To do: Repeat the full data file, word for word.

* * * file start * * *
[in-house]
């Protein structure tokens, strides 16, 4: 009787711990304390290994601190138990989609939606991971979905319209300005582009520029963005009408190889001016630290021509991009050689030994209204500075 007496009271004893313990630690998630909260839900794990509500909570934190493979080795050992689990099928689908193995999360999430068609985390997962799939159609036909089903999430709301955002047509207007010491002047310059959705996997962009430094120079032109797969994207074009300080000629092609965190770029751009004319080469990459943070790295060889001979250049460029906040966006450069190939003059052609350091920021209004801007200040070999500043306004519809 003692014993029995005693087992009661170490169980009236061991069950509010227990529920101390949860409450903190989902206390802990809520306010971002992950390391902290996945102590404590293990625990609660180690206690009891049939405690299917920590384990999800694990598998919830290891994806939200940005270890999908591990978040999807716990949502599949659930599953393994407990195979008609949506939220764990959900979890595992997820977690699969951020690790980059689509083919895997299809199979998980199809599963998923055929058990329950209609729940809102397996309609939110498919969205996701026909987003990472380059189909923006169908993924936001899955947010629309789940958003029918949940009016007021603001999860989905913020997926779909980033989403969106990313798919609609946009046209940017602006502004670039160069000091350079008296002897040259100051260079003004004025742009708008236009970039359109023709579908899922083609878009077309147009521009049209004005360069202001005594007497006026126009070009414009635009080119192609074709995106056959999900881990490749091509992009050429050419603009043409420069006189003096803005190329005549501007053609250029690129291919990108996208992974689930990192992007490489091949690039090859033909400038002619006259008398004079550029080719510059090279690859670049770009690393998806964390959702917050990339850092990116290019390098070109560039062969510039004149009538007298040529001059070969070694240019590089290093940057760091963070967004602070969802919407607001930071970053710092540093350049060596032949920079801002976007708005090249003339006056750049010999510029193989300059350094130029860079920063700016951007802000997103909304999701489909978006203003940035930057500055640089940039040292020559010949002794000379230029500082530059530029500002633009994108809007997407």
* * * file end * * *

[in-house]
């Protein structure tokens, strides 16, 4: 009787711990304390290994601190138990989609939606991971979905319209300005582009520029963005009408190889001016630290021509991009050689030994209204500075 007496009271004893313990630690998630909260839900794990509500909570934190493979080795050992689990099928689908193995999360999430068609985390997962799939159609036909089903999430709301955002047509207007010491002047310059959705996997962009430094120079032109797969994207074009300080000629092609965190770029751009004319080469990459943070790295060889001979250049460029906040966006450069190939003059052609350091920021209004801007200040070999500043306004519809 003692014993029995005693087992009661170490169980009236061991069950509010227990529920101390949860409450903190989902206390802990809520306010971002992950390391902290996945102590404590293990625990609660180690206690009891049939405690299917920590384990999800694990598998919830290891994806939200940005270890999908591990978040999807716990949502599949659930599953393994407990195979008609949506939220764990959900979890595992997820977690699969951020690790980059689509083919895997299809199979998980199809599963998923055929058990329950209609729940809102397996309609939110498919969205996701026909987003990472380059189909923006169908993924936001899955947010629309789940958003029918949940009016007021603001999860989905913020997926779909980033989403969106990313798919609609946009046209940017602006502004670039160069000091350079008296002897040259100051260079003004004025742009708008236009970039359109023709579908899922083609878009077309147009521009049209004005360069202001005594007497006026126009070009414009635009080119192609074709995106056959999900881990490749091509992009050429050419603009043409420069006189003096803005190329005549501007053609250029690129291919990108996208992974689930990192992007490489091949690039090859033909400038002619006259008398004079550029080719510059090279690859670049770009690393998806964390959702917050990339850092990116290019390098070109560039062969510039004149009538007298040529001059070969070694240019590089290093940057760091963070967004602070969802919407607001930071970053710092540093350049060596032949920079801002976007708005090249003339006056750049010999510029193989300059350094130029860079920063700016951007802000997103909304999701489909978006203003940035930057500055640089940039040292020559010949002794000379230029500082530059530029500002633009994108809007997407």